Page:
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Why Koch is on Bush’s bandwagon

Page 2 of 2 -- It bears repeating: This is a faithful Democrat talking. And it is as a faithful Democrat that Koch so sharply resists his party's left wing. ("The radicals don't like me," he once wrote. "And they have good reason, because I despise them.") Though he calls himself a "liberal with sanity," he governed the largest city in America as a decided centrist. Twice he was reelected in massive landslides. New Yorkers came to trust Koch's instincts and judgment because they resonated so closely with their own.

And what those instincts and common sense tell Koch today is that nothing matters more than beating back the threat from Islamic terrorists. "I want a president who is willing to go after them before they have a chance to kill us," he says. "Party affiliation is an important consideration," but it's not more important than winning the war.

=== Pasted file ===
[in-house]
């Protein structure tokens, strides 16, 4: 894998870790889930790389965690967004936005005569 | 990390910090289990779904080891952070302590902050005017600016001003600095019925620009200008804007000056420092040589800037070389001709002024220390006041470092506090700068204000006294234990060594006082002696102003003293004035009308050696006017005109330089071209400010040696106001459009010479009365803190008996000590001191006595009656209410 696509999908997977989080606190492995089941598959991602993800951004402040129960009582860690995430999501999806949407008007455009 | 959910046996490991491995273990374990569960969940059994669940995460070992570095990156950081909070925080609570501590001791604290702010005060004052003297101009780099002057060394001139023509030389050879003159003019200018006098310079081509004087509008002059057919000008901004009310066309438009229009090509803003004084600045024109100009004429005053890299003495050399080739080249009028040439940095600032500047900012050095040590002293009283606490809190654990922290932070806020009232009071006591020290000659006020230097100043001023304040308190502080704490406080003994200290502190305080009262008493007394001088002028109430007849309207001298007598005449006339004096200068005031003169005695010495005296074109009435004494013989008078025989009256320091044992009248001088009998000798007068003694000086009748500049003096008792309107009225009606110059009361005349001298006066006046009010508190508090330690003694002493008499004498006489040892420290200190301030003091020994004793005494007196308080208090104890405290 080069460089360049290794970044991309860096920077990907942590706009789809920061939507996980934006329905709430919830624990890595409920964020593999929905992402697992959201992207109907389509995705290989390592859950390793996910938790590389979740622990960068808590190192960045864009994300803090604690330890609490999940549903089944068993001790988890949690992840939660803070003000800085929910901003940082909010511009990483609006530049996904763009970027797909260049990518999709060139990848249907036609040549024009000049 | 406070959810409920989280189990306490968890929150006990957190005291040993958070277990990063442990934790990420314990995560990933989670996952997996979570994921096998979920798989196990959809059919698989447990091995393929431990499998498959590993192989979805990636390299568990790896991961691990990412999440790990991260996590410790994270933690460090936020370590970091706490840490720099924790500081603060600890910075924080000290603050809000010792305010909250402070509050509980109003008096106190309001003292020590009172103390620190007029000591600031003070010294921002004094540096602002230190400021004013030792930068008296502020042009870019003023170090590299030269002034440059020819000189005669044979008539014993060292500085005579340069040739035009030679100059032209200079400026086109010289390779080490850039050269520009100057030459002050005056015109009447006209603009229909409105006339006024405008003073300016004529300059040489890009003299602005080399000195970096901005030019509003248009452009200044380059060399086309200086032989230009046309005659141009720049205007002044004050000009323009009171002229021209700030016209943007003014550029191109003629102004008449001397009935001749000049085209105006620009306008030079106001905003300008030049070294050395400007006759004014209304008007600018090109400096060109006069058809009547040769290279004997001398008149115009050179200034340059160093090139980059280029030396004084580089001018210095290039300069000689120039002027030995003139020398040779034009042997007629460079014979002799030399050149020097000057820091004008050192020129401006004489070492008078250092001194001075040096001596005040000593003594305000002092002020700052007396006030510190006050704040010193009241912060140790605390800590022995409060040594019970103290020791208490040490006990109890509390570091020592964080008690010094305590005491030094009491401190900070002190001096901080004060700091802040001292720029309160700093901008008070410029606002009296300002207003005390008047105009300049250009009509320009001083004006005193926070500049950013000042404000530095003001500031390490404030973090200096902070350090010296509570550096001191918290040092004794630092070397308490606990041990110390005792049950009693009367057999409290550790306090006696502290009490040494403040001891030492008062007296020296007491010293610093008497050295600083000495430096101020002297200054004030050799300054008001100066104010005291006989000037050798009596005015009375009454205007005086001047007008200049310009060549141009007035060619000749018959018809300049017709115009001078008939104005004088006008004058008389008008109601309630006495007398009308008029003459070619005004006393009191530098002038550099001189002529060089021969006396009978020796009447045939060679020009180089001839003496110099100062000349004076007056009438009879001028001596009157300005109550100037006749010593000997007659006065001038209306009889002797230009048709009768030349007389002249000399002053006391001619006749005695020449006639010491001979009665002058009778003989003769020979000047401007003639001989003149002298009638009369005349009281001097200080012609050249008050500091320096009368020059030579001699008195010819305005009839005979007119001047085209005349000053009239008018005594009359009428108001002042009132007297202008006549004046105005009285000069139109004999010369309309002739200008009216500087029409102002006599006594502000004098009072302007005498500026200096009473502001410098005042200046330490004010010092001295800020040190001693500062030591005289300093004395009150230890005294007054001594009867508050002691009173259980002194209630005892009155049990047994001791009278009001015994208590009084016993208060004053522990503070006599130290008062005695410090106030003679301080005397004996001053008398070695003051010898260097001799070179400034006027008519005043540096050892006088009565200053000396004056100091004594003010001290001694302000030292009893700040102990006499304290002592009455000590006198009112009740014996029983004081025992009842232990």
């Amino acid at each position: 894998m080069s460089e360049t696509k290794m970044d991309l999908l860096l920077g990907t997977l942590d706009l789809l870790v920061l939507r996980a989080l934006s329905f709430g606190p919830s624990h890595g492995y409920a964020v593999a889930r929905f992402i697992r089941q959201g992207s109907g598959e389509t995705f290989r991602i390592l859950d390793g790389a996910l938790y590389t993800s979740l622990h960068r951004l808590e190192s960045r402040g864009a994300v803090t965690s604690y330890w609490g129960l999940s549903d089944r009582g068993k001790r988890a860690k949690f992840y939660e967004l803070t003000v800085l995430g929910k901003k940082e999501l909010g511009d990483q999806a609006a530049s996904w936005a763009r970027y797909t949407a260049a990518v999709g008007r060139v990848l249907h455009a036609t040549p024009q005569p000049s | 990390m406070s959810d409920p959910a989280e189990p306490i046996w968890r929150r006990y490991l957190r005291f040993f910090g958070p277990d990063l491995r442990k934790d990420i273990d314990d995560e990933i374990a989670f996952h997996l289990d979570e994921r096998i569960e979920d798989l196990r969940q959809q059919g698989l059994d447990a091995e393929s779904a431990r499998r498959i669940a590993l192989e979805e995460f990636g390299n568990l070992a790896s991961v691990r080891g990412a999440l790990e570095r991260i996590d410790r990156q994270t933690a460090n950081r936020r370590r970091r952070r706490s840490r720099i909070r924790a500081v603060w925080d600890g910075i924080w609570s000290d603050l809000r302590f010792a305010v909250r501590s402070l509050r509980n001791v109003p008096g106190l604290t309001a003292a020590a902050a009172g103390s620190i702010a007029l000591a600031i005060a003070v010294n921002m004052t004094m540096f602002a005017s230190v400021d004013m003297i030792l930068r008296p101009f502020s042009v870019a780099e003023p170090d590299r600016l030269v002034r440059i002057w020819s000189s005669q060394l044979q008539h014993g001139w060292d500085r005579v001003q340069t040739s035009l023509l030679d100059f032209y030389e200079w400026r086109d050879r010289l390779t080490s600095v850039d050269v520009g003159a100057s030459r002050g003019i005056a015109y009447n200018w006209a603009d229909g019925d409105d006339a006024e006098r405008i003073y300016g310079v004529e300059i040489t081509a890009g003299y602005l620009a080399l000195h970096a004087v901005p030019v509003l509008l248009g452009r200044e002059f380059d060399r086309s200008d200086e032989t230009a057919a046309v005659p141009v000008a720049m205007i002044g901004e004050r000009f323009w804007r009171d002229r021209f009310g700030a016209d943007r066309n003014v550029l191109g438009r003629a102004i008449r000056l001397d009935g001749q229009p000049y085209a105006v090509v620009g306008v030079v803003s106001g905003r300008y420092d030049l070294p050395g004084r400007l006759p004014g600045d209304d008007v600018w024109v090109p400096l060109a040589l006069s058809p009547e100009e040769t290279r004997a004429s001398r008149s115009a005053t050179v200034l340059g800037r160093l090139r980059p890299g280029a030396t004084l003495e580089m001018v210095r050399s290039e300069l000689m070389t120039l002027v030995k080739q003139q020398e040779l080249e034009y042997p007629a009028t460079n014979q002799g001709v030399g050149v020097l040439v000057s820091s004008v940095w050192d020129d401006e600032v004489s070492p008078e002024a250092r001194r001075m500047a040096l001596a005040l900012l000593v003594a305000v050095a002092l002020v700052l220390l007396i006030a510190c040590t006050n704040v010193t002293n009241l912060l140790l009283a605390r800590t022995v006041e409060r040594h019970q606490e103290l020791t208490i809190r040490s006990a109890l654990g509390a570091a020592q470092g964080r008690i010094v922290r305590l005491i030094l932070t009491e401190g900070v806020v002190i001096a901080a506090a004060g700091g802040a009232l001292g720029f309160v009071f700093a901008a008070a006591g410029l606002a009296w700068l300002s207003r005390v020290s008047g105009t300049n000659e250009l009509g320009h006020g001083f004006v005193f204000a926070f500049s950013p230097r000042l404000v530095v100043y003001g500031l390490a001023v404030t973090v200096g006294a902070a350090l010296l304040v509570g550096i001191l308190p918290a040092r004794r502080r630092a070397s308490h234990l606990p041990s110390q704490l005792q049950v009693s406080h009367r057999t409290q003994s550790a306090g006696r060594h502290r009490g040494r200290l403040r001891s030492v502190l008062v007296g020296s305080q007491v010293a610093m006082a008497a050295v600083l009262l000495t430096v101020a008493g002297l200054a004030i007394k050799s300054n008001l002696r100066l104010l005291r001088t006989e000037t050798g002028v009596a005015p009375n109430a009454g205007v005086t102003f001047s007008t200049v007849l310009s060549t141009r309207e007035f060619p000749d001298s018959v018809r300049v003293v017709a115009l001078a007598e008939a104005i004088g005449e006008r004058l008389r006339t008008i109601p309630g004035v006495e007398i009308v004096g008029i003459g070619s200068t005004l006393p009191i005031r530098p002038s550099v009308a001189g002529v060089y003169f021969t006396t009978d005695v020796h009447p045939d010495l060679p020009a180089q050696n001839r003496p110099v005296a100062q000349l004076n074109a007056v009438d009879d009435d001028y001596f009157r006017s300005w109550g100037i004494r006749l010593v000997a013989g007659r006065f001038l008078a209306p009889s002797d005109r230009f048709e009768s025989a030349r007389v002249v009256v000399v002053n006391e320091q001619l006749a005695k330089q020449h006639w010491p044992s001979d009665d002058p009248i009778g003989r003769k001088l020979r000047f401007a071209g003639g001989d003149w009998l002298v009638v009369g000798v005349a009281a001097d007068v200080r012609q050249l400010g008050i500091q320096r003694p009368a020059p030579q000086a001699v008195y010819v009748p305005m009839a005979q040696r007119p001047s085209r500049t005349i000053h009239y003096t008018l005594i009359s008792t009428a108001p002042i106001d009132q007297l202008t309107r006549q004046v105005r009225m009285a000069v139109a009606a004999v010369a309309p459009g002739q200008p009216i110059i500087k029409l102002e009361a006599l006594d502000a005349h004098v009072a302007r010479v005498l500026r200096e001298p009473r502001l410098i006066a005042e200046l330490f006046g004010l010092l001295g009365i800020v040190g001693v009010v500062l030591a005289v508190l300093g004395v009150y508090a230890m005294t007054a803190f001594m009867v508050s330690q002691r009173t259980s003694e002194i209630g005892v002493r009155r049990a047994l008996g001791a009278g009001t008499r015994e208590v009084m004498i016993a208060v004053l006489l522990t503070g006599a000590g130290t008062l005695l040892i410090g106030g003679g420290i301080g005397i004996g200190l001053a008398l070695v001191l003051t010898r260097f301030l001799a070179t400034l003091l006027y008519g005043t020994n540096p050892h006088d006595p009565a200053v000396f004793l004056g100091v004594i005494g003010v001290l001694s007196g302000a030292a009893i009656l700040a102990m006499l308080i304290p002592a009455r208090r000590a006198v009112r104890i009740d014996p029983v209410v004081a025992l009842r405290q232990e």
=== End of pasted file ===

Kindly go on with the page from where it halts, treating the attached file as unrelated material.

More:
In his 1984 autobiography, "Mayor," Koch tells of his appearance before the Republican Party's platform committee in 1980.

"I was the first Democratic mayor to do so in anyone's memory. And it caused a stir." For the better part of an hour, Koch gave the Republicans his views on some of the era's most intractable municipal issues, including unfunded federal mandates, block grants, and the heavy burden of Medicaid.

"They were with me on all of these items," Koch recalled -- so much so that when the session ended, GOP Chairman Bill Brock half-jokingly invited him to join the Republican Party. "I respectfully decline," Koch answered.

"Then we all went outside for pictures. There I was asked by a reporter, `Mr. Mayor, isn't this political treason?'

"I said, `If this be treason, make the most of it. But it ain't.' "

It ain't treason this time either. In 1980, Koch's top priority was the fiscal security of New York City. In 2004, it is the national security of the United States. Americans are at war with fanatical enemies, and above all else, they need a commander-in-chief who can face those enemies without flinching.

Koch's political home remains where it has always been -- in the party of FDR and Truman, Humphrey and Moynihan. He is a loyal Democrat. But as JFK once said, sometimes party loyalty asks too much.

Jeff Jacoby's e-mail address is jacoby@globe.com. 

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